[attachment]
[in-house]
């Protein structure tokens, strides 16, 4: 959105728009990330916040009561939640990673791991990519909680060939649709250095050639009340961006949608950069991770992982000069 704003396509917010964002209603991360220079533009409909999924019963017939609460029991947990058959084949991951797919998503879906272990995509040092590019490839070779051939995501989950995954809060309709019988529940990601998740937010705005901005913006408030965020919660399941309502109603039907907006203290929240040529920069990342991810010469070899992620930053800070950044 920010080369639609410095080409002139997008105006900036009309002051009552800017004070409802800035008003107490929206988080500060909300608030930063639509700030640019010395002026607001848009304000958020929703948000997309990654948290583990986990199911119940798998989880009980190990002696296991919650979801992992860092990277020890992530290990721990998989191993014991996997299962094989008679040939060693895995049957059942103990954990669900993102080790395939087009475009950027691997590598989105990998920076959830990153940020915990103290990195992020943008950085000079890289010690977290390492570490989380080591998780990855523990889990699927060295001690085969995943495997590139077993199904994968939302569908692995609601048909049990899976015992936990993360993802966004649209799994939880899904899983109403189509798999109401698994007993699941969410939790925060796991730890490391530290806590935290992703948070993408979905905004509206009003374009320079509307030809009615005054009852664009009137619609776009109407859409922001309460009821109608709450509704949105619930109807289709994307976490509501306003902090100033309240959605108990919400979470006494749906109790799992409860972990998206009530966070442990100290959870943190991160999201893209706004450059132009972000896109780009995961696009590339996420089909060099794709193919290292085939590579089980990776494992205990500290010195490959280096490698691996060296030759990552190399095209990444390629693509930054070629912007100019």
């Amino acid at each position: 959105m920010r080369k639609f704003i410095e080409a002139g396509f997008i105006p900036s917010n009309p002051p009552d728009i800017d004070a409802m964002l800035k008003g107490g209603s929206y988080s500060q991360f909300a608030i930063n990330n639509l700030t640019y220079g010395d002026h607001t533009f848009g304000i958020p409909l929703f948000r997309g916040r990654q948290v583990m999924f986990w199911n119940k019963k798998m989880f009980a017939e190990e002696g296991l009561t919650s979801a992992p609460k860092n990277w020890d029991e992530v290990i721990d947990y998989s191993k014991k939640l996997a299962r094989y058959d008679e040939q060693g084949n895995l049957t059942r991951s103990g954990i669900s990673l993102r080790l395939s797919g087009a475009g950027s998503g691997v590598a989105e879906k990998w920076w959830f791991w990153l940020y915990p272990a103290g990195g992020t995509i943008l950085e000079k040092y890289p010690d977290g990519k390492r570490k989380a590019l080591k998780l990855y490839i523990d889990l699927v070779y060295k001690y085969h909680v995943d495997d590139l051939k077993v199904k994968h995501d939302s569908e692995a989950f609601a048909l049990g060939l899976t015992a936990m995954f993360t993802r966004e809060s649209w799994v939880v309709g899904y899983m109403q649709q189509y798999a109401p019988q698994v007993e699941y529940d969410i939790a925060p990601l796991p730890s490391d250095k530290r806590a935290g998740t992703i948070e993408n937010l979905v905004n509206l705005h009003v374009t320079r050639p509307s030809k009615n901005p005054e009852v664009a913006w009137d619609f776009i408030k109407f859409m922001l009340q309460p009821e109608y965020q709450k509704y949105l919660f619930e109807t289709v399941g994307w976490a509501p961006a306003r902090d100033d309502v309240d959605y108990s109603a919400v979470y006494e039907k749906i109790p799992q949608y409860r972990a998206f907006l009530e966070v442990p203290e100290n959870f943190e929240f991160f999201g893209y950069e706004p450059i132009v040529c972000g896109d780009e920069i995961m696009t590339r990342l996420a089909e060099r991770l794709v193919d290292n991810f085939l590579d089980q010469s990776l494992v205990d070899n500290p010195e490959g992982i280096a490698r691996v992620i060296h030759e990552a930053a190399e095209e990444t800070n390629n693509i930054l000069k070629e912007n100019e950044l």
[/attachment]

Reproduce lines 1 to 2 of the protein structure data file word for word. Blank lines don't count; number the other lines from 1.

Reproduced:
[in-house]
């Protein structure tokens, strides 16, 4: 959105728009990330916040009561939640990673791991990519909680060939649709250095050639009340961006949608950069991770992982000069 704003396509917010964002209603991360220079533009409909999924019963017939609460029991947990058959084949991951797919998503879906272990995509040092590019490839070779051939995501989950995954809060309709019988529940990601998740937010705005901005913006408030965020919660399941309502109603039907907006203290929240040529920069990342991810010469070899992620930053800070950044 920010080369639609410095080409002139997008105006900036009309002051009552800017004070409802800035008003107490929206988080500060909300608030930063639509700030640019010395002026607001848009304000958020929703948000997309990654948290583990986990199911119940798998989880009980190990002696296991919650979801992992860092990277020890992530290990721990998989191993014991996997299962094989008679040939060693895995049957059942103990954990669900993102080790395939087009475009950027691997590598989105990998920076959830990153940020915990103290990195992020943008950085000079890289010690977290390492570490989380080591998780990855523990889990699927060295001690085969995943495997590139077993199904994968939302569908692995609601048909049990899976015992936990993360993802966004649209799994939880899904899983109403189509798999109401698994007993699941969410939790925060796991730890490391530290806590935290992703948070993408979905905004509206009003374009320079509307030809009615005054009852664009009137619609776009109407859409922001309460009821109608709450509704949105619930109807289709994307976490509501306003902090100033309240959605108990919400979470006494749906109790799992409860972990998206009530966070442990100290959870943190991160999201893209706004450059132009972000896109780009995961696009590339996420089909060099794709193919290292085939590579089980990776494992205990500290010195490959280096490698691996060296030759990552190399095209990444390629693509930054070629912007100019």